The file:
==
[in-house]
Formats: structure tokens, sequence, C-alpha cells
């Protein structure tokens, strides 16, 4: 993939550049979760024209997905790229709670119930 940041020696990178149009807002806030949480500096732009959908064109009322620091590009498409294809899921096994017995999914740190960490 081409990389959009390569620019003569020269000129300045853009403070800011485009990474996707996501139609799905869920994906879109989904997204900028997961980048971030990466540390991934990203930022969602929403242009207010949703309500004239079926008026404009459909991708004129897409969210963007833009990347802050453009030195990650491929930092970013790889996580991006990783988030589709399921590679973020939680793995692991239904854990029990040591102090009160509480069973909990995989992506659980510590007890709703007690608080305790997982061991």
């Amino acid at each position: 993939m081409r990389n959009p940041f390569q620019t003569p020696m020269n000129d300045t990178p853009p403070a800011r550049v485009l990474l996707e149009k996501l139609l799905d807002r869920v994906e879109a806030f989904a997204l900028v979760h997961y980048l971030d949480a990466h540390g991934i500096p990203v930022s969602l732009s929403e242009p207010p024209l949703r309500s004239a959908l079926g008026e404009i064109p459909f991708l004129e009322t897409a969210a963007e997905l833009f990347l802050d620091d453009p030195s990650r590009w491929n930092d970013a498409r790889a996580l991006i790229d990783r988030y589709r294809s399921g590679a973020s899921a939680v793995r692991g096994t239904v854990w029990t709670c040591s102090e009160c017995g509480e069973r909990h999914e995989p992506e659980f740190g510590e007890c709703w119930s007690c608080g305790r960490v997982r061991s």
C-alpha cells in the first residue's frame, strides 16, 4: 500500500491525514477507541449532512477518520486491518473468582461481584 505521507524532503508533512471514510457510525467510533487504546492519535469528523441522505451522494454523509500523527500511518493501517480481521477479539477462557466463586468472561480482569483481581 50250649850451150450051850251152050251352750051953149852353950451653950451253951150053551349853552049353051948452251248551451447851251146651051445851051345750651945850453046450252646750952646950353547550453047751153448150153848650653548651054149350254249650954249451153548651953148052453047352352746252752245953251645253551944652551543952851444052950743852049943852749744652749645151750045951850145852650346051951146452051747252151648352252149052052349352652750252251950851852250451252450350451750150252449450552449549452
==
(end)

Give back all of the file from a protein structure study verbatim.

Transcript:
[in-house]
Formats: structure tokens, sequence, C-alpha cells
């Protein structure tokens, strides 16, 4: 993939550049979760024209997905790229709670119930 940041020696990178149009807002806030949480500096732009959908064109009322620091590009498409294809899921096994017995999914740190960490 081409990389959009390569620019003569020269000129300045853009403070800011485009990474996707996501139609799905869920994906879109989904997204900028997961980048971030990466540390991934990203930022969602929403242009207010949703309500004239079926008026404009459909991708004129897409969210963007833009990347802050453009030195990650491929930092970013790889996580991006990783988030589709399921590679973020939680793995692991239904854990029990040591102090009160509480069973909990995989992506659980510590007890709703007690608080305790997982061991």
């Amino acid at each position: 993939m081409r990389n959009p940041f390569q620019t003569p020696m020269n000129d300045t990178p853009p403070a800011r550049v485009l990474l996707e149009k996501l139609l799905d807002r869920v994906e879109a806030f989904a997204l900028v979760h997961y980048l971030d949480a990466h540390g991934i500096p990203v930022s969602l732009s929403e242009p207010p024209l949703r309500s004239a959908l079926g008026e404009i064109p459909f991708l004129e009322t897409a969210a963007e997905l833009f990347l802050d620091d453009p030195s990650r590009w491929n930092d970013a498409r790889a996580l991006i790229d990783r988030y589709r294809s399921g590679a973020s899921a939680v793995r692991g096994t239904v854990w029990t709670c040591s102090e009160c017995g509480e069973r909990h999914e995989p992506e659980f740190g510590e007890c709703w119930s007690c608080g305790r960490v997982r061991s």
C-alpha cells in the first residue's frame, strides 16, 4: 500500500491525514477507541449532512477518520486491518473468582461481584 505521507524532503508533512471514510457510525467510533487504546492519535469528523441522505451522494454523509500523527500511518493501517480481521477479539477462557466463586468472561480482569483481581 50250649850451150450051850251152050251352750051953149852353950451653950451253951150053551349853552049353051948452251248551451447851251146651051445851051345750651945850453046450252646750952646950353547550453047751153448150153848650653548651054149350254249650954249451153548651953148052453047352352746252752245953251645253551944652551543952851444052950743852049943852749744652749645151750045951850145852650346051951146452051747252151648352252149052052349352652750252251950851852250451252450350451750150252449450552449549452